By Easy Jackson
Pinnacle, November 2018
There aren’t many options for an eighteen-year-old girl in the Old West. Especially an orphan like Tennessee Smith. She can either sell her body in a seedy saloon or take her chances as a mail-order bride. Tennie chooses the latter. Joining a wagonload of women across Indian territory, she arrives in the God-forsaken town of Ring Bit, Texas. Her husband-to-be is surprisingly decent. But after tying the knot in a quick ceremony, he pops even more surprises on her. First, he introduces Tennie to his three young sons. Then he drops dead on their wedding night . . .
Some women would hightail it out of there. Not Tennie. She’ll do whatever it takes to save the ranch and raise those boys. Rusty is thirteen, Lucas is ten, and Badger is six. They need a mother. Tennie needs a job. And the town needs a marshal. Sure, the local gamblers, outlaws, and thieves have no use for the law. Then again, they never met a lawman, or woman, like Tennessee Smith . . .
I wasn’t really sure what to expect from this, the first book in a new series, that has a cover that would look more in place on a romance western than the action-packed westerns I usually read. But the back cover does state; ‘Meet Tennessee Smith: She shoots from the hip.’ So that, along with the above blurb makes this sound like it could be the kind of western I hoped it would be. Easy Jackson is a new name to front a western too, and yes, it’s a pseudonym, the real author being Vicky J. Rose.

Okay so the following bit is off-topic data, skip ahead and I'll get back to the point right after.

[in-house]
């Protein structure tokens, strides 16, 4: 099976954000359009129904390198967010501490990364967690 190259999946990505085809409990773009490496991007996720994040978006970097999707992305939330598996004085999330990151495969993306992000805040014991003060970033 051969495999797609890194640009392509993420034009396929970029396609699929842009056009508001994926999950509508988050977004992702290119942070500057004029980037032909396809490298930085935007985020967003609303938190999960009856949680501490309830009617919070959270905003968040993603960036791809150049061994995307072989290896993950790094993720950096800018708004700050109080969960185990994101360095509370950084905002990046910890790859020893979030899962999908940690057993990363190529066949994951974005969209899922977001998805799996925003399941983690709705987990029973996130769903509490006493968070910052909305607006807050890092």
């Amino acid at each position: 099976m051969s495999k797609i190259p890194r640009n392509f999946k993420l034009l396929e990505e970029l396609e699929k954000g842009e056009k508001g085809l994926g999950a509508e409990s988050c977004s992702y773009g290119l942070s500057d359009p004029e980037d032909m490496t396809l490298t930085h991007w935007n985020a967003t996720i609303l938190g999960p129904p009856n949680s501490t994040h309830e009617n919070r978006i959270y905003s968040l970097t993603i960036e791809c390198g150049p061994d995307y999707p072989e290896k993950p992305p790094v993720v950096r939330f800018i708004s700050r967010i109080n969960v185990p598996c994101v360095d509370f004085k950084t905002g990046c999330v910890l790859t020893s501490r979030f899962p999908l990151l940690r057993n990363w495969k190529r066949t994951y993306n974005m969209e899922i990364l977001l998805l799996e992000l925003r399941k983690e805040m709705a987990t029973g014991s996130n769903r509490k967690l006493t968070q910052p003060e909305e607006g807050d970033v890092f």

The first thing that I’m going to point out is this is not the action-packed western I hoped for, in that it isn’t filled with gunplay and fist-fights. And so much for Tennie shooting from the hip, she doesn’t carry a gun – although she does use one in anger eventually. Having read a couple of romance westerns this book isn’t like them either, and it doesn’t contain scenes of explicit sex or contain loads of bad language.
So what do you get? The answer is a very good read. Not all westerns have to be filled with blood-thirsty action do they? Character studies a very well done and the author veils some of them in mystery. Tennie is a beautiful woman and I found myself amused by how she hardly battered an eyelid as just about every male in the book proposed marriage to her. She is prone to bursting into tears a bit too often for my taste though. The author soon had me swept up in the plot of just why the town council wanted an inexperienced girl to be marshal, and all the other subplots too added a lot of intrigue to the tale so I just had to keep reading to find out how everything panned out. Descriptions and dialogue are very well written too.
An ill-thought out scheme by one man to get rid of his mistress so he can hopefully talk Tennie into marrying him results in murder and the story really picks up here and some of the most memorable scenes take place in the jail as Tennie keeps the killer locked up. When transporting this prisoner to the next town for trial the story becomes much more action packed as gunplay takes centre-stage and does so until tales end.
Overall, this was a very enjoyable story that held my attention well and certainly left me looking forward to the second book, A Season in Hell, which is due to be published in April 2019.